Black-White Disparities in Trends of Obesity and Overweight by Level of Education in the United States
This research paper examined the differences between Whites and Black in the recent trends of obesity and overweight by their educational level. The paper adopted a three-pronged probability and stratified cluster sampling research design in collecting data from the research subjects drawn from African Americans, Caribbean Blacks, and Caucasian households. The study was based on a three-year National Survey of American Life (NSAL) that was carried out in the U.S. between January 2015 and December 2018. Both probability and stratified sampling were used to gather the necessary data from a sample of 900 Caucasians and 3,500 African Americans. The study sought to unearth any significant difference between Caucasians and their Black counterparts in terms of trends in obesity and overweight, with educational attainment playing a mediating role. The data was analyzed using both ANOVA and Chi-Square test of independence, negating the null hypothesis. The findings reveal that education accomplishment is a key predictor of being obese and overweight and that Blacks are more disadvantaged than Whites in terms of obesity and overweight prevalence. These results call for more awareness and educational programs for the Blacks.
Obesity, overweight, Caribbean Blacks, African Americans
Black-White Disparities in Trends of Obesity and Overweight by Level of Education in the United States
Both obesity and overweight represent chronic health conditions that affect both adults and children across the United States. They are linked with enormous health consequences since they act as risk factors for the development of various other chronic illnesses, including cardiovascular disease, Type 2 diabetes, and hypertension. Obesity has a disproportionate effect on the population belonging to lower socioeconomic status groups, women, and ethnic minorities (Abraham, Kazman, Zeno, & Deuster, 2013). Specifically, obesity and its related chronic conditions disproportionately affect African Americans (AAs) more that the rest of the populations within the country. It has also been revealed that Black women are at an elevated risk of developing this chronic condition compared to their Caucasian (CA) counterparts (Abraham, Kazman, Zeno, & Deuster, 2013). While it is suggested that education attainment is one of the most social determinants of health, little is known regarding its specific influence on the development of obesity/overweight among different ethnic groups in the United States. The purpose of the current research paper is to examine the disparities between Whites and Black in the recent trends of obesity and overweight by their educational level.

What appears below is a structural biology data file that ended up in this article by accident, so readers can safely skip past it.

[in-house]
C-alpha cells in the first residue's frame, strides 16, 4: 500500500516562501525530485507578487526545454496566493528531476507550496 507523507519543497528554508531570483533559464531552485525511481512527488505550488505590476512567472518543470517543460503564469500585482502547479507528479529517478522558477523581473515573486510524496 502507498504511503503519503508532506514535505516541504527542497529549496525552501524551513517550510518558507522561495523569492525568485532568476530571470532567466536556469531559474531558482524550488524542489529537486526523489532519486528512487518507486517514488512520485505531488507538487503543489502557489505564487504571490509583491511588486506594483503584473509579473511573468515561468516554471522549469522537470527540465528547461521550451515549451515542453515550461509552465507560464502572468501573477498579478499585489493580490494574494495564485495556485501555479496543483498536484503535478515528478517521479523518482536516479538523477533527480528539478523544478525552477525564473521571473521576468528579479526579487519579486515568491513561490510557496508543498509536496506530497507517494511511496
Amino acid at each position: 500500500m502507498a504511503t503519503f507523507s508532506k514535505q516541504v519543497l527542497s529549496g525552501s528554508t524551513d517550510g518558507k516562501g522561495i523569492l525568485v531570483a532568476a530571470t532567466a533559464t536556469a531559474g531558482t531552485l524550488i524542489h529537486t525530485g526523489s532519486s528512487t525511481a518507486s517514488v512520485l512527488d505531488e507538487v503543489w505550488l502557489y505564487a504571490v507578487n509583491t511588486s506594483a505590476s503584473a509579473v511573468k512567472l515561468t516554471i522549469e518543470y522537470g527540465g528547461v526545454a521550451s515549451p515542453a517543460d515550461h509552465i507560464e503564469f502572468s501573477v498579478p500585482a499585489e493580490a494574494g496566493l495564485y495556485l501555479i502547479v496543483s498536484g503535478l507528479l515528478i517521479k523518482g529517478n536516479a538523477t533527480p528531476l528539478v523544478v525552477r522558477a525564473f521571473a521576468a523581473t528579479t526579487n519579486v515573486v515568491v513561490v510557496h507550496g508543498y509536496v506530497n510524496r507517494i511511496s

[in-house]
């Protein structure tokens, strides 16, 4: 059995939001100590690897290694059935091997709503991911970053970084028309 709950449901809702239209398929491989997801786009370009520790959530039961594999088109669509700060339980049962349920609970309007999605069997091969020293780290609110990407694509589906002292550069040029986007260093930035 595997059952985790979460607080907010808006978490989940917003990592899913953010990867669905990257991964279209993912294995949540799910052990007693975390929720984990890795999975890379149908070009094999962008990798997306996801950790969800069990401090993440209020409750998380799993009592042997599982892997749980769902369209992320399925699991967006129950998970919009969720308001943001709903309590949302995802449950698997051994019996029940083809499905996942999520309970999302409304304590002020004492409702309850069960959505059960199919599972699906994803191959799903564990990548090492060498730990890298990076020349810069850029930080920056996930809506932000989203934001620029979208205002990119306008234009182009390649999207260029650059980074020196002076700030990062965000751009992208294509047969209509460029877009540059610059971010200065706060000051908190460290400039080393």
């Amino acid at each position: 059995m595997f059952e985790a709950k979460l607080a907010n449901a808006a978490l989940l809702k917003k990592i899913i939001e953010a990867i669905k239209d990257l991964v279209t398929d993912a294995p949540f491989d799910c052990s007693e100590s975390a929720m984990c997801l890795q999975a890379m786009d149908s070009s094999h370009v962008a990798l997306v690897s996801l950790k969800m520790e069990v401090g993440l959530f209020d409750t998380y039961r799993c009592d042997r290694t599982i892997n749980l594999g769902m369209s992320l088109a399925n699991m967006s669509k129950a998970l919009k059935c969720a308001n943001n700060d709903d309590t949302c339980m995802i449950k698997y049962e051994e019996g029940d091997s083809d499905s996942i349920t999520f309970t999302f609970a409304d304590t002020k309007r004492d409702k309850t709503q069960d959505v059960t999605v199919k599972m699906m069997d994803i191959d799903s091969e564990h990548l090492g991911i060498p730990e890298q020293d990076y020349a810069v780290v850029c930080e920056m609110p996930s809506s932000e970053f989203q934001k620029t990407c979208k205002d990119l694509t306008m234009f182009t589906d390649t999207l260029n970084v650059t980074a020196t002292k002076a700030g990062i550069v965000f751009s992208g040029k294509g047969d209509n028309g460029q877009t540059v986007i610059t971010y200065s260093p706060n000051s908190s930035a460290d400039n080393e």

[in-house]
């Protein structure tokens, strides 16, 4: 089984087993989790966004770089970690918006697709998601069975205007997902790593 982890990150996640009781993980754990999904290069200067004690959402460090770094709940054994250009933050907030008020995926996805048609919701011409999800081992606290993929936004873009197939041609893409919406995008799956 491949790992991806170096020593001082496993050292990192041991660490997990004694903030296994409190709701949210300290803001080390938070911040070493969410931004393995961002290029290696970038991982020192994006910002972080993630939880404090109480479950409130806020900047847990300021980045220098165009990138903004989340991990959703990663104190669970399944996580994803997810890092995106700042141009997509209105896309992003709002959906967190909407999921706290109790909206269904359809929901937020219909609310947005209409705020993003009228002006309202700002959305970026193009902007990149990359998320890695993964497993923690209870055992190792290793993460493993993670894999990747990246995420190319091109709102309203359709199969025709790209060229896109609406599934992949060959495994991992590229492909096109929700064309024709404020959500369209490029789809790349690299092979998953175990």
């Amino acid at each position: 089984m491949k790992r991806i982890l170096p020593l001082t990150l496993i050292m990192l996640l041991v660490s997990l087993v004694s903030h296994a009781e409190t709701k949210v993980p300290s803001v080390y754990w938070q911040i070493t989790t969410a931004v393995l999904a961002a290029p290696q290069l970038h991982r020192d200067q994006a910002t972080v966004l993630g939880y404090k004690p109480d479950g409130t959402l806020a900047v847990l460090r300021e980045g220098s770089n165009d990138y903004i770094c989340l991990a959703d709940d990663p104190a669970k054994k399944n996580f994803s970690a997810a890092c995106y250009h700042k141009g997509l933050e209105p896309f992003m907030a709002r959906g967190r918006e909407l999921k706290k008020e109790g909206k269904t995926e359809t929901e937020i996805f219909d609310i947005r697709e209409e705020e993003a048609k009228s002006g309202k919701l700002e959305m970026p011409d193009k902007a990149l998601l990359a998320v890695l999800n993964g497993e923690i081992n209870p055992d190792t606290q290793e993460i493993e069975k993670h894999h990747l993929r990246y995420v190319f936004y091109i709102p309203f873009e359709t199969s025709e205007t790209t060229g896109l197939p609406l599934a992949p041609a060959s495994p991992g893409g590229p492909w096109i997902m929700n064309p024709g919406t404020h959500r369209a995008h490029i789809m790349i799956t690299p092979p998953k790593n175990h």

The current study was guided by two major research questions:
- Is there a significant difference between African Americans’ and Caucasian’s obesity and overweigh trends in the United States?
- Is there a significant correlation between one’s educational attainment and the risk of developing of being obese or overweight?
Null and Alternate Hypotheses
The null and alternate hypotheses for the first research question are:
H0: There are no significant disparities between African Americans’ and Caucasian’s obesity and overweigh trends in the United States based on their respective levels of education.